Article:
The track at Atlantic City is many miles from the beach, as the seagull flies, and it doesn’t have a sand track that would prepare horses’ legs for running on the beach.

Efforts to bring back diving horses as a tourist attraction in Atlantic City met with vocal opposition from equine welfare advocates, who have so far been silent on the beach racing proposal.


Thoroughbred racing on the beach is popular in Caribbean countries and is even sanctioned at Laytown in Ireland. Harness racing on the firm sands of the North Sea beaches are popular at low tide in northern Germany at Duhnen, Croxhaven.

In Ireland, horses are traditionally conditioned on the beach for racing; in England, the great Grand National hero Red Rum was famous for training for that race on the beach, where his tender feet were cushioned by the sand and saltwater.

But running on the beach is very different from running on a prepared track. The city officials and state lawmakers have not published details on how the horses will train for these races. Most beaches are closed to horses; beaches that allow horses generally do so in the winter months to reduce the dangers of horses mixing with tourists and dogwalkers on foot.

Basic safety for racehorses depends on the horse being conditioned for the surface it will race over at its highest speed. Sand surfaces are known to require more energy and exertion.

Rachael Shuster, DVM of Shuster Equine, LLC in Marlton, New Jersey works on race and sport horses in her practice; she provides acupuncture, chiropractic and podiatry consulting services and, when interviewed this week, said she was surprised she hadn’t heard about the Atlantic City plan. She’s also an avid beachgoer.

“The safety of the horse should be foremost,” Shuster said, “And all angles should be checked. This would probably require a different type of training and perhaps shoeing, as well. When horses get tired, they can get sloppy, and don’t place their feet properly, which may lead to tendon and ligament injuries.”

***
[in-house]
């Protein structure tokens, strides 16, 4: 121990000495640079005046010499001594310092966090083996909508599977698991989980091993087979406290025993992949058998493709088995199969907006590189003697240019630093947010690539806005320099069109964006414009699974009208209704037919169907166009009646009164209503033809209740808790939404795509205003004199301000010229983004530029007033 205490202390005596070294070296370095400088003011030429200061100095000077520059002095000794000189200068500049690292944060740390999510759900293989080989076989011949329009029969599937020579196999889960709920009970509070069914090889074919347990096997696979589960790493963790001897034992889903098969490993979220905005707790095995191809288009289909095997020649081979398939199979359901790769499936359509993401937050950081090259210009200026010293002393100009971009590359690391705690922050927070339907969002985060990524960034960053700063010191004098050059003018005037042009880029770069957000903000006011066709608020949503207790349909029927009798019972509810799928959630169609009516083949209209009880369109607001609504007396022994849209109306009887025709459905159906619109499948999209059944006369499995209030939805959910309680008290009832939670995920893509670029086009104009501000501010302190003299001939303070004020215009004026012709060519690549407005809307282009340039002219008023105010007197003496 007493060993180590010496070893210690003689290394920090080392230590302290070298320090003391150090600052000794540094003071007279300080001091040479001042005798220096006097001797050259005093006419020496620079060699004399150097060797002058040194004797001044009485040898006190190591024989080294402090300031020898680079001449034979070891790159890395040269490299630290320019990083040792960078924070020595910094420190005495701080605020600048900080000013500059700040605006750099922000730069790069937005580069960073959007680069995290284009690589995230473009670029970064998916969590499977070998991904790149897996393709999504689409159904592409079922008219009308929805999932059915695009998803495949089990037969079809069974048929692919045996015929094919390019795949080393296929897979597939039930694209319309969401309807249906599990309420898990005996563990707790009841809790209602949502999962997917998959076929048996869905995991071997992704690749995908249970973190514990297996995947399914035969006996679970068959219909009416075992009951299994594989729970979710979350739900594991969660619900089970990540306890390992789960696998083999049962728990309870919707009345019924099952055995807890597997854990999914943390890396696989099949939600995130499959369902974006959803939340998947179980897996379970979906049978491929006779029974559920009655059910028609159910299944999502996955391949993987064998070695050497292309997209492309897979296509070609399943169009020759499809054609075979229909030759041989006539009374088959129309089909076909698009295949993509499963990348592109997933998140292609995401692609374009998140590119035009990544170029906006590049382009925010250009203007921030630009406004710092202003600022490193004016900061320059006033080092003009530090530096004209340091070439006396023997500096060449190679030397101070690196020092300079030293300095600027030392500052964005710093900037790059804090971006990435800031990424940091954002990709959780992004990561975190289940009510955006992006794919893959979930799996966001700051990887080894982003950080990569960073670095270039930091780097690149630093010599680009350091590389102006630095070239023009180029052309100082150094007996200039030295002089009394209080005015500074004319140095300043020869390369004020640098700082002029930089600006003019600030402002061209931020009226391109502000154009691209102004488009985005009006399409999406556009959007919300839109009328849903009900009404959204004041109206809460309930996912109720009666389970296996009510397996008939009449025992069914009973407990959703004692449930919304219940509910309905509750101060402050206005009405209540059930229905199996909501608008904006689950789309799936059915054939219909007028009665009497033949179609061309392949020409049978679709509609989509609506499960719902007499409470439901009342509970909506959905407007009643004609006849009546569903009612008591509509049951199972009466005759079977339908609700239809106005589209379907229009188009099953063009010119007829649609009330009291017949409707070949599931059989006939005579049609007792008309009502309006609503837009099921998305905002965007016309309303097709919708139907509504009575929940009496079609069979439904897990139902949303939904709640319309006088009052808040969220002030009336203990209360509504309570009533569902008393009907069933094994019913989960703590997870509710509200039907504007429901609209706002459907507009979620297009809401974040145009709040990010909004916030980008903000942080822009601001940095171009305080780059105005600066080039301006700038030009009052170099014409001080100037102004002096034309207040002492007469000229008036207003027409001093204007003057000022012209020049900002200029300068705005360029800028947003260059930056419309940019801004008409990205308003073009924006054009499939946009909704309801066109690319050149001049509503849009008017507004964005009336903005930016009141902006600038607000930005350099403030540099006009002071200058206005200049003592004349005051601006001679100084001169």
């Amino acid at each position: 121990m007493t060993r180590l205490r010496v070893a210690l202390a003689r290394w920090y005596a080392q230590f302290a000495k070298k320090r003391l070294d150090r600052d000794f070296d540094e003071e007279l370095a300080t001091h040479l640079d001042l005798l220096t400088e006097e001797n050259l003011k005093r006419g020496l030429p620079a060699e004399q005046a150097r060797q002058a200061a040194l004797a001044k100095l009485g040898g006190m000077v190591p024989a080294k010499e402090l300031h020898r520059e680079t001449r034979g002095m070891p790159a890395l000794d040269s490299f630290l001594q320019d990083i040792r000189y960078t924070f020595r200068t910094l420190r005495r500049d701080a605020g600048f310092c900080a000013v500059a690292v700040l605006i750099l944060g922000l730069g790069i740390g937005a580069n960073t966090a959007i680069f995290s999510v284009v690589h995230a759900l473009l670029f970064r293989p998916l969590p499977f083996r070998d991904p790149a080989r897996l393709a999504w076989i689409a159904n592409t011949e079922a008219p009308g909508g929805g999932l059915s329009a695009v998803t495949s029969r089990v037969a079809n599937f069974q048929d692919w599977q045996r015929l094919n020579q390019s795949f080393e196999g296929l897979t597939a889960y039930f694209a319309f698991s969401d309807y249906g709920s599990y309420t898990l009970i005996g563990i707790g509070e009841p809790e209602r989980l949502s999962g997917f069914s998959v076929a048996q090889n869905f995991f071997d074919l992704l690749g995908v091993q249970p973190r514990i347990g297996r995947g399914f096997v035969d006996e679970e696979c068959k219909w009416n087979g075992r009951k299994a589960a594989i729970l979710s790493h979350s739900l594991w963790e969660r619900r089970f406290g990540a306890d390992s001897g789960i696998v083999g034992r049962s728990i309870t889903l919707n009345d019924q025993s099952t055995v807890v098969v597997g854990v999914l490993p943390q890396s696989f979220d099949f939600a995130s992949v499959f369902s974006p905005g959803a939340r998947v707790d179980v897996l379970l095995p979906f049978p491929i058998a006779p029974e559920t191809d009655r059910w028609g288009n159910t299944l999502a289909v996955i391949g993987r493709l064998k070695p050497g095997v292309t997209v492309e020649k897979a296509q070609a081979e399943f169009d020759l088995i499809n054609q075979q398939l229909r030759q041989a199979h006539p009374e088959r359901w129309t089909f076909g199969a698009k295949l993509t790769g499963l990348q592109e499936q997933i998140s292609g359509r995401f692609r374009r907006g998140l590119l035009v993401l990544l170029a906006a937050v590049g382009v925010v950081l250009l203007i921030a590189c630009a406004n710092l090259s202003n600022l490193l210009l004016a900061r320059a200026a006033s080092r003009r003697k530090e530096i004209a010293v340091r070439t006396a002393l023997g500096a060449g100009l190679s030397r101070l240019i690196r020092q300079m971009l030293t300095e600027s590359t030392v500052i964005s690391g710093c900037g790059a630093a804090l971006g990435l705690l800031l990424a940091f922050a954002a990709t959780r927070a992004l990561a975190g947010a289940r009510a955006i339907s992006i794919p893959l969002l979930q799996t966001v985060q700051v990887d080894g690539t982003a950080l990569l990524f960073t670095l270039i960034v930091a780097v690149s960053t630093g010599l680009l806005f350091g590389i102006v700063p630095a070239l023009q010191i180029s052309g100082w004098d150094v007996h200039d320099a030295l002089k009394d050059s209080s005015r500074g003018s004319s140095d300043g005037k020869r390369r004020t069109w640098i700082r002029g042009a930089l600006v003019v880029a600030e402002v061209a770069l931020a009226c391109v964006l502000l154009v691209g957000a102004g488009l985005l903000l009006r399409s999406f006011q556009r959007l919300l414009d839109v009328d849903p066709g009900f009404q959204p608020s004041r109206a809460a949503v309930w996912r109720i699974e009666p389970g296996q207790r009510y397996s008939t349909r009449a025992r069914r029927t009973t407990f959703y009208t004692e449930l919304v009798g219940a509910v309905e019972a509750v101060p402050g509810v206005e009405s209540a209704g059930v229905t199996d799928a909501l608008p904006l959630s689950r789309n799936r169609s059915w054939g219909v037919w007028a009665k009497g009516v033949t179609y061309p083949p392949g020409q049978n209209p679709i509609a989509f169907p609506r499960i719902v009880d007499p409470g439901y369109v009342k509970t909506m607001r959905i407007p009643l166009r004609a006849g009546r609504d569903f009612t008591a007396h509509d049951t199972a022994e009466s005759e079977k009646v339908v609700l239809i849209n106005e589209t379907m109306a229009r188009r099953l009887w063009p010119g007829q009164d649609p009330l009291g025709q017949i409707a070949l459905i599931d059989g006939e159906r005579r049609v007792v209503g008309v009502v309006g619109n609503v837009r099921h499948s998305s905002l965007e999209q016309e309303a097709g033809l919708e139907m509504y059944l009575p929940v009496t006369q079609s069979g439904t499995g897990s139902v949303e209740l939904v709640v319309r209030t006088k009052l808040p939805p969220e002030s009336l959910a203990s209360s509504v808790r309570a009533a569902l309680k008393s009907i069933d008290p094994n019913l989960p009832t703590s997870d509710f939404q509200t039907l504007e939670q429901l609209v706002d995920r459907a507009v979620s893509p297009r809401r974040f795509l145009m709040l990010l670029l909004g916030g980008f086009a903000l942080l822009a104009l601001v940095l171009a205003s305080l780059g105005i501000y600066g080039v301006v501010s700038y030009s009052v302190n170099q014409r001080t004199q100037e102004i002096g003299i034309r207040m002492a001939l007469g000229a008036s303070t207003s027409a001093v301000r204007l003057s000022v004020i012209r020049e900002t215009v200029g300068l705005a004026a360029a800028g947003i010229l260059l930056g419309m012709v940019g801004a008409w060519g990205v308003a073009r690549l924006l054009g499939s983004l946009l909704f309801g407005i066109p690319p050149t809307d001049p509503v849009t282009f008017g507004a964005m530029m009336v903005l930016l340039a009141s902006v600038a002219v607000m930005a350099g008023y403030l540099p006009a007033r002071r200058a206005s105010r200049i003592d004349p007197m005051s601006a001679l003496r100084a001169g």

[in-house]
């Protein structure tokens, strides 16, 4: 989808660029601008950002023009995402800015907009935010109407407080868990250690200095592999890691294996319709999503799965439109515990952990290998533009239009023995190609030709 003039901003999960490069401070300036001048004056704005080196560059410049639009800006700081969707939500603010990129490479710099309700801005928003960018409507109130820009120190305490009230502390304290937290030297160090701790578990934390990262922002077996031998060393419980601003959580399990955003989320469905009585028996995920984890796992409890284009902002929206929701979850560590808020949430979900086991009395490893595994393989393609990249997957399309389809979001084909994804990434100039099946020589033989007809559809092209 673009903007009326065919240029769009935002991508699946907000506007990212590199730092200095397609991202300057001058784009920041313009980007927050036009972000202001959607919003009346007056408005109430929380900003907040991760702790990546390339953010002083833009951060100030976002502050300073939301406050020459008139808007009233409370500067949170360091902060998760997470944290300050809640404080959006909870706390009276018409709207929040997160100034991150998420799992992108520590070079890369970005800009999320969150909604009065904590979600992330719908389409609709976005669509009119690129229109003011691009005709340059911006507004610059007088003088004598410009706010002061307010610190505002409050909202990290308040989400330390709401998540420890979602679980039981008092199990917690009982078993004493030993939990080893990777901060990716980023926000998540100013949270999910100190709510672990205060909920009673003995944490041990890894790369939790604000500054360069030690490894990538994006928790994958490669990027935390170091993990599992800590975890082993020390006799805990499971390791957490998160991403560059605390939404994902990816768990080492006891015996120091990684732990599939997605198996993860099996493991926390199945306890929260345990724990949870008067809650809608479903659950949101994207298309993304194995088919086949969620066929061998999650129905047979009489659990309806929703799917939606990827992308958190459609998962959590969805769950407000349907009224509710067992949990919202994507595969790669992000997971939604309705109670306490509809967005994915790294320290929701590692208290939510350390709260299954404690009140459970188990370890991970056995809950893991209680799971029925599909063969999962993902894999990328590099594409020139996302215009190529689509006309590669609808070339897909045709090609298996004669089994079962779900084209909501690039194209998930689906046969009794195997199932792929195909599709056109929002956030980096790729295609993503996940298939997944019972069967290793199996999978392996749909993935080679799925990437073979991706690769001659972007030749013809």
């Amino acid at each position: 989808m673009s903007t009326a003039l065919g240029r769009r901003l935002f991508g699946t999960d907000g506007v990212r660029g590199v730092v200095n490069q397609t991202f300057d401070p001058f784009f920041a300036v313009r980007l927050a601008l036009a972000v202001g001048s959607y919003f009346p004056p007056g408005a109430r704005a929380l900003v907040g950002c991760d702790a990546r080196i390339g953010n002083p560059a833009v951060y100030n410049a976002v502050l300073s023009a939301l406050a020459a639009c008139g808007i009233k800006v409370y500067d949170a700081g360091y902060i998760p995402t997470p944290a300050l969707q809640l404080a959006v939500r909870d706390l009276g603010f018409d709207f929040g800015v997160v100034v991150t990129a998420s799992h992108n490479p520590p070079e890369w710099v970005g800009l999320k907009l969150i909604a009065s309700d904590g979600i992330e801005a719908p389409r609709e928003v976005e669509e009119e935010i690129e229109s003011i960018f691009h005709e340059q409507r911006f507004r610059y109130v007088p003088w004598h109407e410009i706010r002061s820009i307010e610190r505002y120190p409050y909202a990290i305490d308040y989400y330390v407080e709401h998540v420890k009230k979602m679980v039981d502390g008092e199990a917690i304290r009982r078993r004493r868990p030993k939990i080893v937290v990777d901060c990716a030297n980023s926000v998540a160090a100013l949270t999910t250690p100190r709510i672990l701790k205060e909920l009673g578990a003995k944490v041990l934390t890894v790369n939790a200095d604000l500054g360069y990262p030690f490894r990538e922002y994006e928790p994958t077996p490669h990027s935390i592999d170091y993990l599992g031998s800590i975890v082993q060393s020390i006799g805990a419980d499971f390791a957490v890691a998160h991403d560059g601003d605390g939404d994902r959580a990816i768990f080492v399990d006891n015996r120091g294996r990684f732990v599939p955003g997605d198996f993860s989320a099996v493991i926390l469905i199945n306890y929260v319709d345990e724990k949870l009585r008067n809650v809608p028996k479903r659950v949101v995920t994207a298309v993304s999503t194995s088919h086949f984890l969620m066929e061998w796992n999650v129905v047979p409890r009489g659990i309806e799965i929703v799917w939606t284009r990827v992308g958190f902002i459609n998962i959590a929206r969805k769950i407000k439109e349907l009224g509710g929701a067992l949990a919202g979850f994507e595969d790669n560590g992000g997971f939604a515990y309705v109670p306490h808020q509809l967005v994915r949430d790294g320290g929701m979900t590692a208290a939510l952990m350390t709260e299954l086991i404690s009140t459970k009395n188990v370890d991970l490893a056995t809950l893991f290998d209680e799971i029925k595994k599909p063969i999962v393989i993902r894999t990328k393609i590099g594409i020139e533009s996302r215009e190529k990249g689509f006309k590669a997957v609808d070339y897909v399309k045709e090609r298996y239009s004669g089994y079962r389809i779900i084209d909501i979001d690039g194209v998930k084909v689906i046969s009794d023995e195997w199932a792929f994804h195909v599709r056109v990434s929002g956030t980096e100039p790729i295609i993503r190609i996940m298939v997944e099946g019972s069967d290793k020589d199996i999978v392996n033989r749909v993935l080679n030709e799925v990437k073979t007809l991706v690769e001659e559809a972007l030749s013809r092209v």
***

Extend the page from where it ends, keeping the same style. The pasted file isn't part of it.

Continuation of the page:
Let’s hope the racing officials name the race for Sonora Webster Carver, inspiration for this citizen video on YouTube.

Studies at the Animal Health Trust in England found that sport horses trained on sand were at the highest risk of injury, but that the more a horse trained on sand, the safer it became for that horse.

The language of the New Jersey bill allowing racing on the beach at Atlantic City concentrates on the conduct of pari-mutuel betting on it. No details of how the betting system would work have been given, nor how the safety of horses, riders and the public will be insured.

Perhaps Atlantic City plans to open the beach so horses can train on the sand during the weeks before the race, but that is hard to imagine. Will they bring a starting gate to the beach or will horses have to be trained to start using some other system? Sienna’s race is famous for its sharp turns; how would horses navigate turns in the beach sand?

It sounds like the New Jersey planners need to bring in consultants from both Sienna and Ireland.

Done safely, a beach race at Atlantic City could be exciting, fun and great promotion for both the resort and horse racing. Without regard for horse safety, it could be a nightmare for both, and quickly go the way of the diving horse.